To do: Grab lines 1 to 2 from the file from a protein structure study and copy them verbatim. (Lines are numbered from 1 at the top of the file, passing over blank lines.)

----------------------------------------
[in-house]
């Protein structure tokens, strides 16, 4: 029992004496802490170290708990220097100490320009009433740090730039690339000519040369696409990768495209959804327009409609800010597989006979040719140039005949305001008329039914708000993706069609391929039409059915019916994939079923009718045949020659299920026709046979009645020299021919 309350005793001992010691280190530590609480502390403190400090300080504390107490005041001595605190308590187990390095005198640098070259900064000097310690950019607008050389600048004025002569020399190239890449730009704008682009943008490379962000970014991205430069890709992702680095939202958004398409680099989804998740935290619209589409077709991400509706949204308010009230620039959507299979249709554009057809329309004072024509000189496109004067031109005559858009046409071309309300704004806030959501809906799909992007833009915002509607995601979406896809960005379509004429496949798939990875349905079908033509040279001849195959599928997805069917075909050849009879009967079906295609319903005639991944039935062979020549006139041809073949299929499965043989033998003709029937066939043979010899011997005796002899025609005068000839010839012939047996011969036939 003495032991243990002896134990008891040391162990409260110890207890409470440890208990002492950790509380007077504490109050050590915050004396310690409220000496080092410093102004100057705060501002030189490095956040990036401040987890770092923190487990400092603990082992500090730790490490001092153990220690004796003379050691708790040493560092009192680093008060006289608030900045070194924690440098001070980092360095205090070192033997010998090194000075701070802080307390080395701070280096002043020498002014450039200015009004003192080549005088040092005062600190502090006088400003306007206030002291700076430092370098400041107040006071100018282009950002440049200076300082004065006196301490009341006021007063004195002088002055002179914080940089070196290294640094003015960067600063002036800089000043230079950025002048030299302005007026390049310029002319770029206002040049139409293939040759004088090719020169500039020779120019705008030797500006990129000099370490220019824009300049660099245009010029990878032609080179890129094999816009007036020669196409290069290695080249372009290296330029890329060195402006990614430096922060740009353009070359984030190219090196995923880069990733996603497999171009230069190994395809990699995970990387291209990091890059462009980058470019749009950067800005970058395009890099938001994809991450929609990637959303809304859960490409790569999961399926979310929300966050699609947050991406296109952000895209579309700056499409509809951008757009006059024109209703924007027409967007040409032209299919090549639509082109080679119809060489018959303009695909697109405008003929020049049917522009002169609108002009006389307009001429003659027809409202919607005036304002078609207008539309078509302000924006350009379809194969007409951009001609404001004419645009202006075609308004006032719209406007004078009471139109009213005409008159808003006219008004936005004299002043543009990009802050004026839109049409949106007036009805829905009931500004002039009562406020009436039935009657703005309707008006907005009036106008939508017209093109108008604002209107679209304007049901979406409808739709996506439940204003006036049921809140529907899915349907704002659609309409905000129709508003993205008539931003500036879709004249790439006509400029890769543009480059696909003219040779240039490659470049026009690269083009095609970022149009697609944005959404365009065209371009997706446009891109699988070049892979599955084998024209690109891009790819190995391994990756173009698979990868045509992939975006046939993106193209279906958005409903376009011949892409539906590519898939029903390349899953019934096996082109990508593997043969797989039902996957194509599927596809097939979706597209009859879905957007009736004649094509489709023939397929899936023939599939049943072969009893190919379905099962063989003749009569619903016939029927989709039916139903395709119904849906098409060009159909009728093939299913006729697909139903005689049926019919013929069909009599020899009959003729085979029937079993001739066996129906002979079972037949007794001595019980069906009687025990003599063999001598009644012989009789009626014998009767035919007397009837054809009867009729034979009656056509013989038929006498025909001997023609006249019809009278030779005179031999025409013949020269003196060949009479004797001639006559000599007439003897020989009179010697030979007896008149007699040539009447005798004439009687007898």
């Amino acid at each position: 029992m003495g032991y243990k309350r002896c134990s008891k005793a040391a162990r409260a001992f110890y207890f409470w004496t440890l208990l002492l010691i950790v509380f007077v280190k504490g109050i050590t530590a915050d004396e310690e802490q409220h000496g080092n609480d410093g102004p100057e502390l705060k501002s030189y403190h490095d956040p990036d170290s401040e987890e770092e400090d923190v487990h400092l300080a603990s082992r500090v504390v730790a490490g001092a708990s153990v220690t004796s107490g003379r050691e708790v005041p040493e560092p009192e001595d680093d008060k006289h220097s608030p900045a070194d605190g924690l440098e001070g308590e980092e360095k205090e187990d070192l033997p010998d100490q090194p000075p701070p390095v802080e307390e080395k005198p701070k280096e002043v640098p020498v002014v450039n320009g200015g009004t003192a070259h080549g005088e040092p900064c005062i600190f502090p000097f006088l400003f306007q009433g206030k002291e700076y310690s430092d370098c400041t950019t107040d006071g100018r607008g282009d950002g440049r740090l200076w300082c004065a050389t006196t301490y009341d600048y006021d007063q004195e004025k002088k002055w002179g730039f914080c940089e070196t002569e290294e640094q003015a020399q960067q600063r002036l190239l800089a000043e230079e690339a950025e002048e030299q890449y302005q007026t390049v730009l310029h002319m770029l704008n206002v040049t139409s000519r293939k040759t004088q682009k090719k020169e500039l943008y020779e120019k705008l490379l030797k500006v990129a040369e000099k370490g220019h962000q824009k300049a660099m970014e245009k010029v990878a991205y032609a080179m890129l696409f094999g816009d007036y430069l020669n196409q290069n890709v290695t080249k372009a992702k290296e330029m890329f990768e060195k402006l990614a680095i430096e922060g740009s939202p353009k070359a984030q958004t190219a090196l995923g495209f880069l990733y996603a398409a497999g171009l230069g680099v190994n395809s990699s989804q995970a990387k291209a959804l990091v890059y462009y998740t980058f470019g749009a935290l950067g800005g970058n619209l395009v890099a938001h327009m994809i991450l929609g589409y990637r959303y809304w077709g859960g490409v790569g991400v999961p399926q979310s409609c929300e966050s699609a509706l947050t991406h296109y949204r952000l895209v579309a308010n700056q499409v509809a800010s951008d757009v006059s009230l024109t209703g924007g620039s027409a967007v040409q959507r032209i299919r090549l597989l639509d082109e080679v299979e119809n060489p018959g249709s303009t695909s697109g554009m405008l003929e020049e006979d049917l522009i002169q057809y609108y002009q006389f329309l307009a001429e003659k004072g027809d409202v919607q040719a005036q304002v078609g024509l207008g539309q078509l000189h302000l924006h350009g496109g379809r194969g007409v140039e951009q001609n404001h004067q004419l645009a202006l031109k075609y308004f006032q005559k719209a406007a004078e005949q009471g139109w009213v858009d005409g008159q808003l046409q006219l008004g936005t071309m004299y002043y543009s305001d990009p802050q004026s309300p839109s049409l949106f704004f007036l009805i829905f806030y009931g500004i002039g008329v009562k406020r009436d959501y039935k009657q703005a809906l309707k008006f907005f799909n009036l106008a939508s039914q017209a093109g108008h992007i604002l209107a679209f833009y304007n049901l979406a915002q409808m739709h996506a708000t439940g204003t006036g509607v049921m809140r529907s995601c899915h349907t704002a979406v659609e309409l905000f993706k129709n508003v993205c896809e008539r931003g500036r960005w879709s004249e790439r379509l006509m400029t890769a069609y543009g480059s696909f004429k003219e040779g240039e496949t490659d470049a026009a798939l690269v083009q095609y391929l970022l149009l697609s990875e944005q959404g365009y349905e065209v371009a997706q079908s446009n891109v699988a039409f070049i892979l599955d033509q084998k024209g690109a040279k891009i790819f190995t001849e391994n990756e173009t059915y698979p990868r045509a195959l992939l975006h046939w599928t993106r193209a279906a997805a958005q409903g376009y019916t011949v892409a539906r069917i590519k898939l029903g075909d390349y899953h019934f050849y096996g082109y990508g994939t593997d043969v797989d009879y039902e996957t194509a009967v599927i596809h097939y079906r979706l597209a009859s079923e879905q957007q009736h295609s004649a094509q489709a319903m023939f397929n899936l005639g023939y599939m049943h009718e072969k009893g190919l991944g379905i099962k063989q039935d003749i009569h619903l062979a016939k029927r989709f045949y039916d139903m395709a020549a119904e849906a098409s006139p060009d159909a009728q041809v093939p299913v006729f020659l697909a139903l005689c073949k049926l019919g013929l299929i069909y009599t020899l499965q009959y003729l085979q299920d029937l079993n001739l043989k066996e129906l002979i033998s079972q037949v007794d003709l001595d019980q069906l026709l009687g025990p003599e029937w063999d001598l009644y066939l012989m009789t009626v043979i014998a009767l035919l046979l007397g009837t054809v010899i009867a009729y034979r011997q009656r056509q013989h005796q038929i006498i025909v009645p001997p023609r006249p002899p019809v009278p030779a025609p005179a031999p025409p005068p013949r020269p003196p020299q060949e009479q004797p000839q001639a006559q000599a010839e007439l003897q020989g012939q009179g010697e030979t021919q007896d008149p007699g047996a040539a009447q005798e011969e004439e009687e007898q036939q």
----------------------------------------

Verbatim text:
[in-house]
């Protein structure tokens, strides 16, 4: 029992004496802490170290708990220097100490320009009433740090730039690339000519040369696409990768495209959804327009409609800010597989006979040719140039005949305001008329039914708000993706069609391929039409059915019916994939079923009718045949020659299920026709046979009645020299021919 309350005793001992010691280190530590609480502390403190400090300080504390107490005041001595605190308590187990390095005198640098070259900064000097310690950019607008050389600048004025002569020399190239890449730009704008682009943008490379962000970014991205430069890709992702680095939202958004398409680099989804998740935290619209589409077709991400509706949204308010009230620039959507299979249709554009057809329309004072024509000189496109004067031109005559858009046409071309309300704004806030959501809906799909992007833009915002509607995601979406896809960005379509004429496949798939990875349905079908033509040279001849195959599928997805069917075909050849009879009967079906295609319903005639991944039935062979020549006139041809073949299929499965043989033998003709029937066939043979010899011997005796002899025609005068000839010839012939047996011969036939 003495032991243990002896134990008891040391162990409260110890207890409470440890208990002492950790509380007077504490109050050590915050004396310690409220000496080092410093102004100057705060501002030189490095956040990036401040987890770092923190487990400092603990082992500090730790490490001092153990220690004796003379050691708790040493560092009192680093008060006289608030900045070194924690440098001070980092360095205090070192033997010998090194000075701070802080307390080395701070280096002043020498002014450039200015009004003192080549005088040092005062600190502090006088400003306007206030002291700076430092370098400041107040006071100018282009950002440049200076300082004065006196301490009341006021007063004195002088002055002179914080940089070196290294640094003015960067600063002036800089000043230079950025002048030299302005007026390049310029002319770029206002040049139409293939040759004088090719020169500039020779120019705008030797500006990129000099370490220019824009300049660099245009010029990878032609080179890129094999816009007036020669196409290069290695080249372009290296330029890329060195402006990614430096922060740009353009070359984030190219090196995923880069990733996603497999171009230069190994395809990699995970990387291209990091890059462009980058470019749009950067800005970058395009890099938001994809991450929609990637959303809304859960490409790569999961399926979310929300966050699609947050991406296109952000895209579309700056499409509809951008757009006059024109209703924007027409967007040409032209299919090549639509082109080679119809060489018959303009695909697109405008003929020049049917522009002169609108002009006389307009001429003659027809409202919607005036304002078609207008539309078509302000924006350009379809194969007409951009001609404001004419645009202006075609308004006032719209406007004078009471139109009213005409008159808003006219008004936005004299002043543009990009802050004026839109049409949106007036009805829905009931500004002039009562406020009436039935009657703005309707008006907005009036106008939508017209093109108008604002209107679209304007049901979406409808739709996506439940204003006036049921809140529907899915349907704002659609309409905000129709508003993205008539931003500036879709004249790439006509400029890769543009480059696909003219040779240039490659470049026009690269083009095609970022149009697609944005959404365009065209371009997706446009891109699988070049892979599955084998024209690109891009790819190995391994990756173009698979990868045509992939975006046939993106193209279906958005409903376009011949892409539906590519898939029903390349899953019934096996082109990508593997043969797989039902996957194509599927596809097939979706597209009859879905957007009736004649094509489709023939397929899936023939599939049943072969009893190919379905099962063989003749009569619903016939029927989709039916139903395709119904849906098409060009159909009728093939299913006729697909139903005689049926019919013929069909009599020899009959003729085979029937079993001739066996129906002979079972037949007794001595019980069906009687025990003599063999001598009644012989009789009626014998009767035919007397009837054809009867009729034979009656056509013989038929006498025909001997023609006249019809009278030779005179031999025409013949020269003196060949009479004797001639006559000599007439003897020989009179010697030979007896008149007699040539009447005798004439009687007898």